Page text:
The Eternal Blue Flame

Simon Shaheen Simon Shaheen

Cityfolk Presents Simon Shaheen At Dayton Art Institute

By J.T. Ryder

Simon Shaheen

Born in the village of Tarshiha in the Galilee province of Palestine, Simon Shaheen’s world was immersed in music. He has been quoted as saying that learning to play on the oud from his father, a professor of music and a master ‘oud player, was “…the most powerful influence in my musical life.” The young Shaheen began playing the oud (a pear shaped string instrument) at the age of 5, and by age 6, he was studying at the Conservatory for Western Classical Music in Jerusalem. Shaheen graduated from Jerusalem’s Academy of Music in 1978, taught Arab music, composition and theory before he left for New York two years later to finish his studies at the Manhattan School of music and ultimately Columbia University.

Shaheen has championed the perpetuation of traditional Arabic music through the creation of the Near Eastern Music Ensemble as well as conducting workshops, lecturing and demonstrating the elements, history, and instrumentation of Arab music. He went on to establish Qantara (Arabic for ‘arch’) that brings together elements of jazz fusion with the melodies and meters of his
native music.

Shaheen recently spoke to DCP from his home in New York in advance of his Thursday, October 21 performance at the Dayton Art Institute courtesy of Cityfolk.

Considering how Arabic music and culture spread internationally throughout history, how do you discern what falls into the category of traditional Arabic music?

It’s based very much on the microtonality. Microtonality is the idea of thirty unique sounds which the Western ear is not used to. The best way that I am able to describe those sounds, or intervals, is like having an extra key on a piano, like a red key, between every white and black key and when you press it, it produces a sound that is new to the Western ear. So, this quality of microtonality is very unique and defines Arabic music. The second thing is the type of rhythms that you find in Arabic music. It’s very much cyclic, very much in cycles: it has a very special timbre and sound. And the third thing, you just look at the instruments. You hear the ‘oud and the oud is very much the center of the Arabic instrumental ensemble. It has a very unique sound and if you put all these things together, you get very melodic music. Arabic music is known for its very rich melodies. These are very specific traits that you will find in Arabic music. The real way to identify this traditional music is the idea of embellishment or ornamentation, which we don’t find much of in classical Western music. [SHAHEEN]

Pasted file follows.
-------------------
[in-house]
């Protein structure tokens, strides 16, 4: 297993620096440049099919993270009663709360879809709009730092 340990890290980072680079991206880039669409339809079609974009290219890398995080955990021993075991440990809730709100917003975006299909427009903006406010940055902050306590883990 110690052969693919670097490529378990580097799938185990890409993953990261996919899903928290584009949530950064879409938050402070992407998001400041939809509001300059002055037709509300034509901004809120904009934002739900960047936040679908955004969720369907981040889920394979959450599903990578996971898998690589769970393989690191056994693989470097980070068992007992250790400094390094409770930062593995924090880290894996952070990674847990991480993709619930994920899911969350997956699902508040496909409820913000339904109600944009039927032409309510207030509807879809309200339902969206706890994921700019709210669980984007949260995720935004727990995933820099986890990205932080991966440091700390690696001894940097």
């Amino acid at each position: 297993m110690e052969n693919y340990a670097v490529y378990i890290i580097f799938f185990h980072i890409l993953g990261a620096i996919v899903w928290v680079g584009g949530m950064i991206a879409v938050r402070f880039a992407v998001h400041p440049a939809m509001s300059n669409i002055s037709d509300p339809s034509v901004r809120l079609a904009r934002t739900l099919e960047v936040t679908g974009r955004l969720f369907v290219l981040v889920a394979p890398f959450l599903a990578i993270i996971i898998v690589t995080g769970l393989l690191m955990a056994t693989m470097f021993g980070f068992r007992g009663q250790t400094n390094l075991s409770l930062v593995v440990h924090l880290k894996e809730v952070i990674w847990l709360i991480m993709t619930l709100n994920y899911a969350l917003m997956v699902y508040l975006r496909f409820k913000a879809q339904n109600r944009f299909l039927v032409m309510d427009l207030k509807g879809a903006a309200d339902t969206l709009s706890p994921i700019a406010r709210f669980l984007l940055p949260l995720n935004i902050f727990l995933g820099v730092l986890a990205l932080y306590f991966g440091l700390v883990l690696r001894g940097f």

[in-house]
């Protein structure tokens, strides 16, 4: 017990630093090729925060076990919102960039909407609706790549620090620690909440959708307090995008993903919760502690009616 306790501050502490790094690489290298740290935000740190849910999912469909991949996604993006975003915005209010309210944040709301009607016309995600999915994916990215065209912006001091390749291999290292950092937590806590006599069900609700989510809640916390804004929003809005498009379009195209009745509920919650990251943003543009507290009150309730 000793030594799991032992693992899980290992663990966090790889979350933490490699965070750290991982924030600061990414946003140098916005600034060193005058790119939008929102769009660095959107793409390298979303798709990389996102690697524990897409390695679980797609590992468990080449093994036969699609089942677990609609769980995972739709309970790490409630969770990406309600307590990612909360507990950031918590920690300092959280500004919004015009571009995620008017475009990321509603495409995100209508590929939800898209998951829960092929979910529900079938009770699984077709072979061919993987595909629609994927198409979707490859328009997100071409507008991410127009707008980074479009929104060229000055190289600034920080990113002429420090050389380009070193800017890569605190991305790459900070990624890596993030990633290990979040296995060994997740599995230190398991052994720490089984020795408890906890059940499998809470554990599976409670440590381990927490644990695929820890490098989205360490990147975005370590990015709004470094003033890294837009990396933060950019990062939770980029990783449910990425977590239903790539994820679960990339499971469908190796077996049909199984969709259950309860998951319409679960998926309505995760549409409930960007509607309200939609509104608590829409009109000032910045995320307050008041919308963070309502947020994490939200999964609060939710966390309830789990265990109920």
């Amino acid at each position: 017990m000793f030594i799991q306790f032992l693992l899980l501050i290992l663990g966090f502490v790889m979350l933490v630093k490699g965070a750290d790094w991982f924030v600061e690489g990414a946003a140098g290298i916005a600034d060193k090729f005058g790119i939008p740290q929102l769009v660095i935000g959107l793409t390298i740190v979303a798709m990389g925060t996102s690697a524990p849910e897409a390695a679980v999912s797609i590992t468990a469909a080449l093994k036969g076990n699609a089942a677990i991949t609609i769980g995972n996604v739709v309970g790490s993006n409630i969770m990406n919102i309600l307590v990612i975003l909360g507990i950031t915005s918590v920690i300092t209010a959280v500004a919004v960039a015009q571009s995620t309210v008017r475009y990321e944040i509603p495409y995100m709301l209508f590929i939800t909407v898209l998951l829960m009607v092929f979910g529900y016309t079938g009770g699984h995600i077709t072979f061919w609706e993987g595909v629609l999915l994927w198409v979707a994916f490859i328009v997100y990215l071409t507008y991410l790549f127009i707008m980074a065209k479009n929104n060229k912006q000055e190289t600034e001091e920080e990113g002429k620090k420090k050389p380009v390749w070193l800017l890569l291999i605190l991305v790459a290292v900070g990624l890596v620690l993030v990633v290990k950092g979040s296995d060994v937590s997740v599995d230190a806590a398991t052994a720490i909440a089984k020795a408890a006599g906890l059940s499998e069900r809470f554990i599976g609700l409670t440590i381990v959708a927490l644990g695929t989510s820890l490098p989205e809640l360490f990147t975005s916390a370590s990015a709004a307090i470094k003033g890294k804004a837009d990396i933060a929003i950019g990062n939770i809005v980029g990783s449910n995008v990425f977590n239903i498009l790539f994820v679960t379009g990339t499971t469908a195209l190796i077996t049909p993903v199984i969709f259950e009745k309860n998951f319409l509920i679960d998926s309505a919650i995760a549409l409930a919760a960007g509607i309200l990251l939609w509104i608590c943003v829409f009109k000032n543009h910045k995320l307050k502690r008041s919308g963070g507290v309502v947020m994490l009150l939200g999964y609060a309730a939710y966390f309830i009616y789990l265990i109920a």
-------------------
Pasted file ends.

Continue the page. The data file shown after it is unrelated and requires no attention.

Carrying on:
You said Arabic music was like a note that speaks between the notes. It also strikes me that Arabic music seems to match and meld seamlessly with European melodies and Afro-centric rhythms. It’s almost like a Rosetta Stone of music.

(Laughing) Arabic music was very much their music and it integrated very well in the West, during the 8th, 9th, 10th and subsequent centuries when the Arabic culture spread out. And then there were many artists of music that came to Seville, Spain to study this ‘new’ music and they studied then at what was called the The First Conservatory of Music…this was the first school of music that existed at that time. The fact that they took with them their music and culture and the literature, it definitely influenced European culture. It’s no accident that you see the influences on Western melody structure. Even the influence on the instruments, like the oud, which is a very early instrument, and then you see the lute and out of the lute, you have all of the variations on that.  [SHAHEEN]

At the moment, are you focusing more on your group or are you going to release another solo album?

I am almost done with two albums. One is going to be with the group, which is a total of six musicians. It’s not necessarily that the whole group plays on every track. It will be very eclectic and it will have some improvisational compositions. It will be the type of music that bridges jazz and Arabic rhythms and melodies. I have always wanted to do a completely improvisational album on the ‘oud. Improvisation is a very important and powerful aspect of Arabic music so I wanted to demonstrate a few expressive improvisations on the oud. I’ve also noticed that in the Arab world a lot of the music is being supplanted and I think it is time to record this essential element. [SHAHEEN]

Cityfolk, in collaboration with the University of Dayton’s World Rhythms Arts Series as well as the Dayton Arab American Forum, will present Simon Shaheen Thursday, October 21 at 8 p.m. in the Renaissance Auditorium of the Dayton Art Institute, 456 Belmonte Park N. General admission tickets are $20. For more information or to purchase tickets, visit online at or call the Cityfolk Box Office at (937) 496-3863 or stop by their offices located at
126 N. Main St., Suite 220, during regular business hours.

Reach DCP freelance writer J.T. Ryder at

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